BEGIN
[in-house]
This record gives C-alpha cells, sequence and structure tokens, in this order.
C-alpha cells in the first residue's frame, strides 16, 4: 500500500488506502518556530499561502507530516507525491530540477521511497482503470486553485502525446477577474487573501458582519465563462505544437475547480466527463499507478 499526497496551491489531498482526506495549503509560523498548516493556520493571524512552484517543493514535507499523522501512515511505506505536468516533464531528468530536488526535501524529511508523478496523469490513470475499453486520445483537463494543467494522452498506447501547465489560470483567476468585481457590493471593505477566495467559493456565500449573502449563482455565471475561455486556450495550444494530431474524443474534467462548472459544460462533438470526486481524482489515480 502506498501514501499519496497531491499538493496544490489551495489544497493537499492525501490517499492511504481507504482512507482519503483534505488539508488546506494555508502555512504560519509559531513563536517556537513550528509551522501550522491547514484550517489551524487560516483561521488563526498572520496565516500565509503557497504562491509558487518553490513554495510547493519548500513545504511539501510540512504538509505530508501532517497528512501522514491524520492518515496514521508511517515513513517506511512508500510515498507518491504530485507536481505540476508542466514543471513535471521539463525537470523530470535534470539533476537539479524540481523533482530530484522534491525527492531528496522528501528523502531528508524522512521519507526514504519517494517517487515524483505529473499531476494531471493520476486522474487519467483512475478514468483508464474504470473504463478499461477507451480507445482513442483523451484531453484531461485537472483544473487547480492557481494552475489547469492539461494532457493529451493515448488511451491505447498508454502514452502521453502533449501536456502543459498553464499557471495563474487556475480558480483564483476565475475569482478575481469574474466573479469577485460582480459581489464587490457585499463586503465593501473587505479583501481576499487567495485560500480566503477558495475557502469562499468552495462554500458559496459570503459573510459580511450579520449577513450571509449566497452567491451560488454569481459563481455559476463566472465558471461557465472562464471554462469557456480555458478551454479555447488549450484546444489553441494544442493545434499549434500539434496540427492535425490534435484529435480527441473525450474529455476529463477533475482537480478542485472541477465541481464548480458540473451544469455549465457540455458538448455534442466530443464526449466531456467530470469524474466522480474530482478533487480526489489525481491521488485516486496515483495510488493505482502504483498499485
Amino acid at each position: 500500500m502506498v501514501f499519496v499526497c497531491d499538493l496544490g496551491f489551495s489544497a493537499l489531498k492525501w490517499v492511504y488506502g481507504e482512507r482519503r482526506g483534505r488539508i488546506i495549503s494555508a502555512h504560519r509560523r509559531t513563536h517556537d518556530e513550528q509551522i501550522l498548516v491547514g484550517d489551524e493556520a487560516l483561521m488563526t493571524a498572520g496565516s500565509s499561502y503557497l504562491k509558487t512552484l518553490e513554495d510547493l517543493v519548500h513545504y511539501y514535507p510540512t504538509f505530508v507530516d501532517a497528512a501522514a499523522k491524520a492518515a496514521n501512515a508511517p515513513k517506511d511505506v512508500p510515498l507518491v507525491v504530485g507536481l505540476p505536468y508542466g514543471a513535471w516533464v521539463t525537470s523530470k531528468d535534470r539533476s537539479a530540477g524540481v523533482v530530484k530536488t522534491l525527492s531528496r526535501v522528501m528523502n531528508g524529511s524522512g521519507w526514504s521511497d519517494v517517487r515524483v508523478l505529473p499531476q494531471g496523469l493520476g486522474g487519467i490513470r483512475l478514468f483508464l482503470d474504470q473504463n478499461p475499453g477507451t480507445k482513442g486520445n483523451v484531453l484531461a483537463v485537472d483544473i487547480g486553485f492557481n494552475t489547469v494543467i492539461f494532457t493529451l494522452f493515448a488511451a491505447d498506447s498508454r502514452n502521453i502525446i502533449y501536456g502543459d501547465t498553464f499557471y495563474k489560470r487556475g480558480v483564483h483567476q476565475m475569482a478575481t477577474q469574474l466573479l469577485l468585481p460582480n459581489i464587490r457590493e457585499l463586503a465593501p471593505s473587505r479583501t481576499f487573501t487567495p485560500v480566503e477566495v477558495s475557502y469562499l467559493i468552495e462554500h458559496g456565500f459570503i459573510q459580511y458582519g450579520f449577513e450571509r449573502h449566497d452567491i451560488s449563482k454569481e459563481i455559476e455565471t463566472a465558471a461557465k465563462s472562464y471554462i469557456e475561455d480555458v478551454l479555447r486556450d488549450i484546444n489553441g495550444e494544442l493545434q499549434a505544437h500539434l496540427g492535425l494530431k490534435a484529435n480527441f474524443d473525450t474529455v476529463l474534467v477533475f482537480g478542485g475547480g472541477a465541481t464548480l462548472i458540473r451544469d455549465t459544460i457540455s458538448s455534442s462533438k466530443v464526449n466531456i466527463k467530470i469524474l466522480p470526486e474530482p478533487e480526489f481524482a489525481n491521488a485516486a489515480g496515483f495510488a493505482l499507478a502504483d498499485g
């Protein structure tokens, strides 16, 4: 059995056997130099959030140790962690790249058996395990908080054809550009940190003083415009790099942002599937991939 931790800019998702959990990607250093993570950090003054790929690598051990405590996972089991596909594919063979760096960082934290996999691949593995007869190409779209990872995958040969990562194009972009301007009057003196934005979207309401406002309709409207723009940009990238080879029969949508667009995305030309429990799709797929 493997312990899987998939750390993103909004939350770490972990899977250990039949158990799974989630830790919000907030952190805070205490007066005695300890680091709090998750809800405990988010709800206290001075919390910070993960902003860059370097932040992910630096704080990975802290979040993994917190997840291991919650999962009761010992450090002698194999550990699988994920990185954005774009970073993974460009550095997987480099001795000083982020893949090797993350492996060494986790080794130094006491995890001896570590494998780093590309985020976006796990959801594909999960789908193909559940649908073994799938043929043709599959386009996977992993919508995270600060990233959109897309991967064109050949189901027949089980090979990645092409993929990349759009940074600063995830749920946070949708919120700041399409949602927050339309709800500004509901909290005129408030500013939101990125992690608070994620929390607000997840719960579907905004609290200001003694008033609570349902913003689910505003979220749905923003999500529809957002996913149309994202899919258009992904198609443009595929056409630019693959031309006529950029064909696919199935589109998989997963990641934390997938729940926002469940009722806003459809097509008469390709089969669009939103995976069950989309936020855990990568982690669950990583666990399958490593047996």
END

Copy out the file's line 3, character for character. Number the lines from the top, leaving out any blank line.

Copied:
C-alpha cells in the first residue's frame, strides 16, 4: 500500500488506502518556530499561502507530516507525491530540477521511497482503470486553485502525446477577474487573501458582519465563462505544437475547480466527463499507478 499526497496551491489531498482526506495549503509560523498548516493556520493571524512552484517543493514535507499523522501512515511505506505536468516533464531528468530536488526535501524529511508523478496523469490513470475499453486520445483537463494543467494522452498506447501547465489560470483567476468585481457590493471593505477566495467559493456565500449573502449563482455565471475561455486556450495550444494530431474524443474534467462548472459544460462533438470526486481524482489515480 502506498501514501499519496497531491499538493496544490489551495489544497493537499492525501490517499492511504481507504482512507482519503483534505488539508488546506494555508502555512504560519509559531513563536517556537513550528509551522501550522491547514484550517489551524487560516483561521488563526498572520496565516500565509503557497504562491509558487518553490513554495510547493519548500513545504511539501510540512504538509505530508501532517497528512501522514491524520492518515496514521508511517515513513517506511512508500510515498507518491504530485507536481505540476508542466514543471513535471521539463525537470523530470535534470539533476537539479524540481523533482530530484522534491525527492531528496522528501528523502531528508524522512521519507526514504519517494517517487515524483505529473499531476494531471493520476486522474487519467483512475478514468483508464474504470473504463478499461477507451480507445482513442483523451484531453484531461485537472483544473487547480492557481494552475489547469492539461494532457493529451493515448488511451491505447498508454502514452502521453502533449501536456502543459498553464499557471495563474487556475480558480483564483476565475475569482478575481469574474466573479469577485460582480459581489464587490457585499463586503465593501473587505479583501481576499487567495485560500480566503477558495475557502469562499468552495462554500458559496459570503459573510459580511450579520449577513450571509449566497452567491451560488454569481459563481455559476463566472465558471461557465472562464471554462469557456480555458478551454479555447488549450484546444489553441494544442493545434499549434500539434496540427492535425490534435484529435480527441473525450474529455476529463477533475482537480478542485472541477465541481464548480458540473451544469455549465457540455458538448455534442466530443464526449466531456467530470469524474466522480474530482478533487480526489489525481491521488485516486496515483495510488493505482502504483498499485